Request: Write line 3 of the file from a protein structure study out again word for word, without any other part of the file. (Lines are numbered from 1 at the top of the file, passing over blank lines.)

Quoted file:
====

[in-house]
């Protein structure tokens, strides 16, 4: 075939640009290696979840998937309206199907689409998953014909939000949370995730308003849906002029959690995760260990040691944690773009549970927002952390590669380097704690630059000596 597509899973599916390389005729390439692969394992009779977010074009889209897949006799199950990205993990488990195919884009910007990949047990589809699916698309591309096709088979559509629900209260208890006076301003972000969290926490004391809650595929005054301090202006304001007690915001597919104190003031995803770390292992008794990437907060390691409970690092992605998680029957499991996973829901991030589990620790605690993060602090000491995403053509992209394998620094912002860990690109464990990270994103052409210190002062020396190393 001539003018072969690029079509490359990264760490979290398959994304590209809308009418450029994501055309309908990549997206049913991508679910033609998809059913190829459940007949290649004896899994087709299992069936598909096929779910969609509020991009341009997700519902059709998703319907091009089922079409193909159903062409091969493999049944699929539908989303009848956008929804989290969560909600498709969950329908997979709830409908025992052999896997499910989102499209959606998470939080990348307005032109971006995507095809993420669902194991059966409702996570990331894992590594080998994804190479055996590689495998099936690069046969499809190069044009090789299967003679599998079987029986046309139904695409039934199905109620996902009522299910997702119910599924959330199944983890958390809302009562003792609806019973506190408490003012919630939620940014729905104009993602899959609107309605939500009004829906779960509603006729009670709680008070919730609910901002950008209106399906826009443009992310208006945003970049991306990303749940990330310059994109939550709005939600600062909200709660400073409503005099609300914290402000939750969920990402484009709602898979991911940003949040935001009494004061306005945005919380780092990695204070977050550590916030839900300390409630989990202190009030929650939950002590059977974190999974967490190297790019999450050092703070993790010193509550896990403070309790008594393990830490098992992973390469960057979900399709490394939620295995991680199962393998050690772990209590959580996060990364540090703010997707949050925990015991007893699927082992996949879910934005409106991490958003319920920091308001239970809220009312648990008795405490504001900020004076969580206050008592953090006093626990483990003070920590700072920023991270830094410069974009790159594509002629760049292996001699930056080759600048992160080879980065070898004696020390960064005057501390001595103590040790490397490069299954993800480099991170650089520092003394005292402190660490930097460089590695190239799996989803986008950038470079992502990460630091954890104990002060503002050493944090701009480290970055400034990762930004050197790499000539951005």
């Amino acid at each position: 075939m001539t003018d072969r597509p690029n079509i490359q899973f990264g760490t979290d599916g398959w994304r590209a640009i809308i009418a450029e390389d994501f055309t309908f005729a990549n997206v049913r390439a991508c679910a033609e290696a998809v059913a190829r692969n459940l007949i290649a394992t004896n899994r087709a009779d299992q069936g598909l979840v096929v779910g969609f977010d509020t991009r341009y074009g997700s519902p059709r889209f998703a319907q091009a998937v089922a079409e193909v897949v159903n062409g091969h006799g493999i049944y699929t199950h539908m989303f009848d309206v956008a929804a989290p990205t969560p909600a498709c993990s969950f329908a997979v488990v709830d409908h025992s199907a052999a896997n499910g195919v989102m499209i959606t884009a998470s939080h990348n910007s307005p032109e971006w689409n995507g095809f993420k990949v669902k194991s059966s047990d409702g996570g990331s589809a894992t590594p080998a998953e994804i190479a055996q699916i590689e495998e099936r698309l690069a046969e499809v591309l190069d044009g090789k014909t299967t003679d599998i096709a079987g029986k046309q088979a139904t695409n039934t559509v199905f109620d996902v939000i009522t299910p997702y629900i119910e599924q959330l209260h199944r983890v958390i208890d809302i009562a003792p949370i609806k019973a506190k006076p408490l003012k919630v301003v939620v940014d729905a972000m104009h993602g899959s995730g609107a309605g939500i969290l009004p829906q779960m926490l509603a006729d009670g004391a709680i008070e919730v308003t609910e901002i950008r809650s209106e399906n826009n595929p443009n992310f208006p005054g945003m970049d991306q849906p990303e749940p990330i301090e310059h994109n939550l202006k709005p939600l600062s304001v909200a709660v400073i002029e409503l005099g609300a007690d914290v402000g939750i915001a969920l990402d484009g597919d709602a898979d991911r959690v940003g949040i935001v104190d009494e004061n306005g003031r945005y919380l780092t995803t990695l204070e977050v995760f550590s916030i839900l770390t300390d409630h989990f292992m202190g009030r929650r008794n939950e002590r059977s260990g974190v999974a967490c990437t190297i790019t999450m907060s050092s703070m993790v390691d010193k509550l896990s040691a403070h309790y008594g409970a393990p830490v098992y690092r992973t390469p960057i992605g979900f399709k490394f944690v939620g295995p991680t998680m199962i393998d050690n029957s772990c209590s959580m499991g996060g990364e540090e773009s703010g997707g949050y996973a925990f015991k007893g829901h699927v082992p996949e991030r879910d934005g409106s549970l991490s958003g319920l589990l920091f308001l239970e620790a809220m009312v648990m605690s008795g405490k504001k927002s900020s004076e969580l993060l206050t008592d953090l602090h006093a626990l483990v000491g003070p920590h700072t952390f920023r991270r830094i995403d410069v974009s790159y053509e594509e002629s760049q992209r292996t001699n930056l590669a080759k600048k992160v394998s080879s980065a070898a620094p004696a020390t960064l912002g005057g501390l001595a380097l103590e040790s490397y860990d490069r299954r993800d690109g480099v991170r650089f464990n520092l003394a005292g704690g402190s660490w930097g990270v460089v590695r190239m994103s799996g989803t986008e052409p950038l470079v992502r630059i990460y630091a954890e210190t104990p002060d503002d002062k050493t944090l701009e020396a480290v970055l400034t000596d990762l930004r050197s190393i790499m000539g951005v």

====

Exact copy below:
């Amino acid at each position: 075939m001539t003018d072969r597509p690029n079509i490359q899973f990264g760490t979290d599916g398959w994304r590209a640009i809308i009418a450029e390389d994501f055309t309908f005729a990549n997206v049913r390439a991508c679910a033609e290696a998809v059913a190829r692969n459940l007949i290649a394992t004896n899994r087709a009779d299992q069936g598909l979840v096929v779910g969609f977010d509020t991009r341009y074009g997700s519902p059709r889209f998703a319907q091009a998937v089922a079409e193909v897949v159903n062409g091969h006799g493999i049944y699929t199950h539908m989303f009848d309206v956008a929804a989290p990205t969560p909600a498709c993990s969950f329908a997979v488990v709830d409908h025992s199907a052999a896997n499910g195919v989102m499209i959606t884009a998470s939080h990348n910007s307005p032109e971006w689409n995507g095809f993420k990949v669902k194991s059966s047990d409702g996570g990331s589809a894992t590594p080998a998953e994804i190479a055996q699916i590689e495998e099936r698309l690069a046969e499809v591309l190069d044009g090789k014909t299967t003679d599998i096709a079987g029986k046309q088979a139904t695409n039934t559509v199905f109620d996902v939000i009522t299910p997702y629900i119910e599924q959330l209260h199944r983890v958390i208890d809302i009562a003792p949370i609806k019973a506190k006076p408490l003012k919630v301003v939620v940014d729905a972000m104009h993602g899959s995730g609107a309605g939500i969290l009004p829906q779960m926490l509603a006729d009670g004391a709680i008070e919730v308003t609910e901002i950008r809650s209106e399906n826009n595929p443009n992310f208006p005054g945003m970049d991306q849906p990303e749940p990330i301090e310059h994109n939550l202006k709005p939600l600062s304001v909200a709660v400073i002029e409503l005099g609300a007690d914290v402000g939750i915001a969920l990402d484009g597919d709602a898979d991911r959690v940003g949040i935001v104190d009494e004061n306005g003031r945005y919380l780092t995803t990695l204070e977050v995760f550590s916030i839900l770390t300390d409630h989990f292992m202190g009030r929650r008794n939950e002590r059977s260990g974190v999974a967490c990437t190297i790019t999450m907060s050092s703070m993790v390691d010193k509550l896990s040691a403070h309790y008594g409970a393990p830490v098992y690092r992973t390469p960057i992605g979900f399709k490394f944690v939620g295995p991680t998680m199962i393998d050690n029957s772990c209590s959580m499991g996060g990364e540090e773009s703010g997707g949050y996973a925990f015991k007893g829901h699927v082992p996949e991030r879910d934005g409106s549970l991490s958003g319920l589990l920091f308001l239970e620790a809220m009312v648990m605690s008795g405490k504001k927002s900020s004076e969580l993060l206050t008592d953090l602090h006093a626990l483990v000491g003070p920590h700072t952390f920023r991270r830094i995403d410069v974009s790159y053509e594509e002629s760049q992209r292996t001699n930056l590669a080759k600048k992160v394998s080879s980065a070898a620094p004696a020390t960064l912002g005057g501390l001595a380097l103590e040790s490397y860990d490069r299954r993800d690109g480099v991170r650089f464990n520092l003394a005292g704690g402190s660490w930097g990270v460089v590695r190239m994103s799996g989803t986008e052409p950038l470079v992502r630059i990460y630091a954890e210190t104990p002060d503002d002062k050493t944090l701009e020396a480290v970055l400034t000596d990762l930004r050197s190393i790499m000539g951005v």